We thought of replugging our reported stories already published in the magazine. Take a look
GN Bureau | June 4, 2016
As per the draft of the Geospatial Information Regulation Bill, 2016, the aim is to “regulate the acquisition, dissemination, publication and distribution of geospatial information of India which is likely to affect the security, sovereignty and integrity of India and for matters connected therewith or incidental thereto”. This means, once the law comes into force, the government would control dissemination, publication and acquisition of any kind of geospatial information. In simpler terms, things like geo-tagged images, maps, aerial photographs, atlases and car navigation systems, which give location details of the country, fall under the legislation’s purview.
READ MORE: Mapping the road to maximum government
The Women Deliver Conference of 2016 is one of the largest gatherings focusing on women’s and girls’ health, rights and general well-being to be held in a decade. More than 5,500 delegates – including policy makers, business leaders, health workers, activists and celebrities – from about 167 countries attended the four-day conference that began on May 16.
Anju Malhotra, principal adviser, gender and development, at the UNICEF spoke to Governance Now on why it is important to renew our focus on the girl child and adolescent girl, what policies have worked and what haven’t, and the involvement of women in conflicts, among other issues.
READ: Equipping girls on how to live and prosper
The National Human Rights Commission (NHRC) has issued notices to the ministries of communications and information technology and ministry of health, calling for a report in the wake of allegations in a complaint that mobile phone towers, in the close vicinity of residential areas, are emitting radiations, hazardous to the health of human beings.
READ: NHRC seeks report on radiation from mobile phone towers
The news from war-ravaged Afghanistan is not encouraging: a resurgent Taliban, an increasing Islamic State footprint, a fractious government and a weak security force. This year has already seen the Indian consulate in Jalalabad being targeted by a suicide attack.
Afghanistan’s ambassador to India, Shaida Mohammad Abdali (who did his PhD on ‘Afghanistan’s engagement with India and Pakistan: A study of political stability and economic cooperation, 2001-14’ from Jawaharlal Nehru University, New Delhi), discusses with Governance Now, the situation in Afghanistan and the country’s relationship with India.
READ INTERVIEW: “India could also be a target [of the Daesh]”
The increase in TB cases among doctors and caregivers of TB patients is alarmingly high in India. The World Health Organisation (WHO) guidelines make it clear that healthcare workers who get exposed to TB-causing bacteria at work should be given special treatment by the employer – regular screening for infection and in case of infection, the patient is to be admitted to an isolated ward. According to WHO’s latest global TB report, “This occupational risk is at alarming proportions in the low- and middle-income countries like India, because of increased exposure and lack of preventive measures.” TB is the third largest killer in India, after cardivascular and respiratory diseases, accounting for every tenth death.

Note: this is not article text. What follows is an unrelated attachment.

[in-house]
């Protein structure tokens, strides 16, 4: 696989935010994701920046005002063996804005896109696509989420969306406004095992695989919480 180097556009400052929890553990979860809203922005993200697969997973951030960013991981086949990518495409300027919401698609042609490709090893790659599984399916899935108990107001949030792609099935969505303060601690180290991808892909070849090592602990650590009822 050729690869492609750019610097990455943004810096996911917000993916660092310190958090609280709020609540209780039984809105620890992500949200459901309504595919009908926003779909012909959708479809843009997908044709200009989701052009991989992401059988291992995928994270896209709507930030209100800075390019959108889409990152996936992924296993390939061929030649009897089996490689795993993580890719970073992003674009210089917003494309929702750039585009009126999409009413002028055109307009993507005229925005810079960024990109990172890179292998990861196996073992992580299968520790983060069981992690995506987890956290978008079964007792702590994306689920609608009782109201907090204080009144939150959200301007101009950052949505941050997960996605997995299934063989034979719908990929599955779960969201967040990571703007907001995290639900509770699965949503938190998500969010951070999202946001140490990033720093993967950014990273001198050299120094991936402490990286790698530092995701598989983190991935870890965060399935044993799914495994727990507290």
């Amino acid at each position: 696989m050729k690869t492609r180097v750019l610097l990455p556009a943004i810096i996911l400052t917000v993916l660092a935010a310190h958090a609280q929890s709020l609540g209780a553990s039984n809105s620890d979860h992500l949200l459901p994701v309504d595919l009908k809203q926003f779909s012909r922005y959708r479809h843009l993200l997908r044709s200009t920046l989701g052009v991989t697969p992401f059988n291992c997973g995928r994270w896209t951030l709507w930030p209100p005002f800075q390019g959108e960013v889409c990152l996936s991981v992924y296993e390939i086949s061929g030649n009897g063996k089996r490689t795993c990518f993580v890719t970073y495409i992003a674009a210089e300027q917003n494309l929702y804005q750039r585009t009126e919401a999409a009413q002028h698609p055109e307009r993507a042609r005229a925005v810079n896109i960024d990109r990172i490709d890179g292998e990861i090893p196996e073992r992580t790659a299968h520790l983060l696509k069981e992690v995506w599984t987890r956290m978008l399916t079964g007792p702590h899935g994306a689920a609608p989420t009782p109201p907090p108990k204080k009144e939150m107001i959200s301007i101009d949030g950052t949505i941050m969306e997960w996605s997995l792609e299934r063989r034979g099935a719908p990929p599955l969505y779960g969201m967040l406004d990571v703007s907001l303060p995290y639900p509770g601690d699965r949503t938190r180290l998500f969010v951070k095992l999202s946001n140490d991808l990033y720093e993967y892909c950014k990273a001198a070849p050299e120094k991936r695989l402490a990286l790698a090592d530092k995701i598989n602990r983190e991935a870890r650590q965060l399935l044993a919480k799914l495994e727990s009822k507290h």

READ: How caregivers are falling prey to Tuberculosis
Joseph A Cannataci is the UN’s first and current special rapporteur for the right to privacy appointed by the Human Rights Council (HRC) in July 2015. His appointment came with growing global concerns about threats to privacy in the digital age where governments and big corporations collect
Those who attempt suicide will no longer face criminal charges under the Indian Penal Code (IPC), once the Lok Sabha passes the “The Mental Healthcare Bill”. The government has introduced “The Mental Healthcare Bill”,
There are challenges with the regulation of medical education for Indian Systems of Medicine and Homoeopathy, said a Niti Aayog report. A Preliminary Report of the Committee on the Reform of the Indian Medicine Central Council Act 1970 and Homoeopathy Cen
Chitra Banerjee Divakaruni was born in Kolkata and has spent most of her life in Northern California. The two cultures are reflected in her writings. Two of her books, The Mistress of Spices and Sister of My Heart, have been made into a movie and TV serial, respectively. Palac
Here are five highlights of the resolution that was passed by the British parliament over Gilgit-Baltistan in Pakistan. Read: Resolution in British parliament
Would AAP do well in the Delhi civic elections?